As My Village Singer Bows Out: A Tribute To Benard Elem Tasie
I grew up in Amuzi Village, Dim-na-Nume Isu in Nwangele Local Government Area of Imo State, savoring the melodies of the famous Nwanyi Maradiya Musical Group, led by the legendary Egwuatonwu Azubuike.
Stating the obvious, I was too young at the time to properly capture his personality, but I was told by my seniors that Egwu, as he was fondly called, was a remarkable singer whose performances earned great respect and admiration within and outside the community.
Egwu, was said to process extraordinary wits with which he effectively infused during performances, and often marveled his audience with uncanny acts.
Stories are told that at the peak of every performance, and in the full glare of the audience, Egwu would empty a keg of palm wine into a basket, and the bemused audience would watch as the basket held the liquid without a drop!
He would dip a cup into the basket and challenge members of the audience, to take the drink. Of course, I am told that only the bravest would usually accept the drink! That was the narrative of some of Egwu’s exploits as told by my seniors in the village.
But, like earlier said, I was too young at the time and could not adequately comprehend his exploits, but Egwu was generally described as a brave, bold, courageous and fearless man whose name sends jitters to some weaklings in the village.
However, one notable member of the Nwanyi Maradiya Musical group, seen as Egwu’s forerunner, was Benard Elem Tasie. We called him ‘Dee Elem’.
Now grown up, I could also recall a few other members of the musical group, like Dee Nwoke, Dee Innocent Nwahanonu and the man simply called M A, the immediate elder brother of late Damian Esonwune. All these great men, except Elder Nwoke, are now deceased.
That is why the news of the death of Dee Elem came as a rude shock to many in Amuzi. Elem was a great man. A remarkable apostle of Egwuatonwu, who carried on his trade with precision and splendor. You can’t discuss Elem and not remember Egwuatonwu, who handed him the baton after death.
And like Egwu, Elem thrilled his audience with an amazing voice. As one of his avid fans, I never hid my admiration from him. He was simply sensational. I related with him one on one, up to adulthood.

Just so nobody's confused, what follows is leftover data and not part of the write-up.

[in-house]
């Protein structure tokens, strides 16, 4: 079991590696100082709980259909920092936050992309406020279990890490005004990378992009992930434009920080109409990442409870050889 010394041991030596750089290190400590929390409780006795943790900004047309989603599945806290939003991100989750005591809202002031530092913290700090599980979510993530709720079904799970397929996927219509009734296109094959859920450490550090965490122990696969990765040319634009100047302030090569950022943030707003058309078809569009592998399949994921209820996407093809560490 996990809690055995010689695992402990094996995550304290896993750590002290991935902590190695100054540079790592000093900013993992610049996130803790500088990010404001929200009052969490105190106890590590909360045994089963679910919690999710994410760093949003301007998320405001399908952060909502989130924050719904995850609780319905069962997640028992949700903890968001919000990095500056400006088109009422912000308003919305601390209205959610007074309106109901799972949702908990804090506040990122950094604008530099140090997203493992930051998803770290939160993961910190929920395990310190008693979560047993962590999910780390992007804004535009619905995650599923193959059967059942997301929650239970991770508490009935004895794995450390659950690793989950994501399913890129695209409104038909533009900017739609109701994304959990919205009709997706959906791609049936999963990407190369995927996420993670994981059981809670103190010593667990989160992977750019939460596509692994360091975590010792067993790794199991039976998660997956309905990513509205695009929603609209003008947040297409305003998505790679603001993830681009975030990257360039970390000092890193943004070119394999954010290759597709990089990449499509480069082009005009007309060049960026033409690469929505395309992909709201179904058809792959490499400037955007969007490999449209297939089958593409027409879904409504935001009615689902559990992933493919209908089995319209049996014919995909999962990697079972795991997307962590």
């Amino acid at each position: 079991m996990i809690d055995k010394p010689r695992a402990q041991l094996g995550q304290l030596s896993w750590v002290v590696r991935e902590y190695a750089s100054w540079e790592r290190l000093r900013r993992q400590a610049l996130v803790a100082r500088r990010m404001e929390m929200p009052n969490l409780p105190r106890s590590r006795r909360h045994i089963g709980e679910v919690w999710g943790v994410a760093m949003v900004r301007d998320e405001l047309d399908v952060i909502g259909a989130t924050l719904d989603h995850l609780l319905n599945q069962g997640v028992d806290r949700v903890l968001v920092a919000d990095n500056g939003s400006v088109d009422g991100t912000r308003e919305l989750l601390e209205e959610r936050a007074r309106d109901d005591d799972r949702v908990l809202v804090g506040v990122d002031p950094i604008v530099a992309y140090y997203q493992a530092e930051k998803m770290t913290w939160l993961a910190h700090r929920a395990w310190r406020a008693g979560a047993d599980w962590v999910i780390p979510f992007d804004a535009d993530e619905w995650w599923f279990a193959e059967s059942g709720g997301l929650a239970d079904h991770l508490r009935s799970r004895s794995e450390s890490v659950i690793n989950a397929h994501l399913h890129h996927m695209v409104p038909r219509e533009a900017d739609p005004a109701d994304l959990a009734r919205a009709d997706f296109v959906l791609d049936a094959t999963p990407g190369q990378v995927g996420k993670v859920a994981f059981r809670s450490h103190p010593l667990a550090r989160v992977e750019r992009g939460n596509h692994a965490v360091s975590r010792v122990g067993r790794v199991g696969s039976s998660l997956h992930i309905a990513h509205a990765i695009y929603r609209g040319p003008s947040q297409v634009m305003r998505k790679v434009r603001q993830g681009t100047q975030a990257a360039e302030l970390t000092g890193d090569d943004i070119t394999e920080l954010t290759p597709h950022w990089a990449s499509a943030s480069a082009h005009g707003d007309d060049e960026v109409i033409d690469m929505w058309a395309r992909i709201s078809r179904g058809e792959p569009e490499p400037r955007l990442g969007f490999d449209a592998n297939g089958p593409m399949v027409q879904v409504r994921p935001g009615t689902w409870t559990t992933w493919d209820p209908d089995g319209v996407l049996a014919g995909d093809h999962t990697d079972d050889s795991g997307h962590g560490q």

He was very close to my family. His wife, Augustina (now deceased), shared same root with me, being a daughter of my mother’s immediate family in Ogbaland, Rivers State.
From my perspective as a grown up, Elem had no rival as far as our local music was concerned. He was simply the best and my favorite of his many songs was ‘Uri Abu’.
Dee Elem was a crowd puller in and outside the community. Although, typically native, his style of singing was unique. If you knew what the late afro beat legend, Fela Anikulapo Kuti called ‘yabis’, Elem was master of his class.
He hardly rehearsed his songs before any show. He sang creatively, based on who or what catches his attention from the audience. Sometimes, a prevailing situation or circumstance could trigger a reaction, and before you knew it, Elem has formed a song and the crowd is thrown into frenzy.
That is why our village people, especially those whose characters raised questions, dreaded him whenever or wherever he performed. How he got to know peoples’ secrets beat our imagination.
If your mother, father, uncle or friend, was a thief, Dee Elem would look at you and immediately a song is composed, and would usually end with a challenge, ‘nghiri kigaeme’, which in English translates ‘what will you do?’
Dee Elem and the Nwanyi Maradiya Musical Group usually performed during festivities like Easter, Christmas and New Year. In December, the group begins their shows from the 24th, being the eve of Christmas, moving from one house to another.
On arrival to any house, Elem would begin by eulogizing the head of the home. He would flatter and mesmerize other members of the family. You cannot but dance as he sang.
And soon, it would be rain of cash on Dee Elem and his group. The process would continue late into the night until every home in the village is covered.
The grand finale usually holds at Elem’s house on New Year’s Eve and ends with ‘Ichu afo’ by New Year day (chasing away the old year and ushering in the new year).
For me, this is usually one moment to behold, as natives emptied into his compound. It was fun and never a dull moment afterwards as the people danced, ate and drank the finest and freshest palm wine.
Dee Elem was a strong and sweet hearted man. He loved to crack jokes.
He will also be remembered as a fine story teller. Because of his sojourn to Ogbaland, my maternal home, Dee Elem never ceased to amaze us with the names of our uncles, both in our paternal and maternal homes.
My older sibling, Theophilus Osinobi (Theo for short), who had a better perspective of Dee Elem, very succinctly captured him.
“Elem was the Head Hunter in the entire area and everything revolves around him. Any able bodied person from Abba, Osu Ama, Osu Owere, Agbaje, Isu Na Elili Gbarogu (referring to the ancient Isu without dichotomy), Amaigbo and beyond, will assemble in Elem’s place before hunting expedition, and they will return to his place to share the proceeds. This, they did even during the war”, Theo said.
“Nkwusakpuo is the name of one of the hunting dogs used by Dee Elem. Don’t forget that someone in Amuzi is called Nkwusakpuo from that name, he said.
Adiu Dee Benard Elem Tasie, the hunter, the singer and palm wine tapper. You have left an indelible print in Amuzi and beyond, including Ogba land.
Surely, when the history of our village is written, it’s obvious you will occupy a big space.
As you journey to join your forebears on Friday, August 12, 2022, I pray the Almighty to accept your immortal soul in His bosom.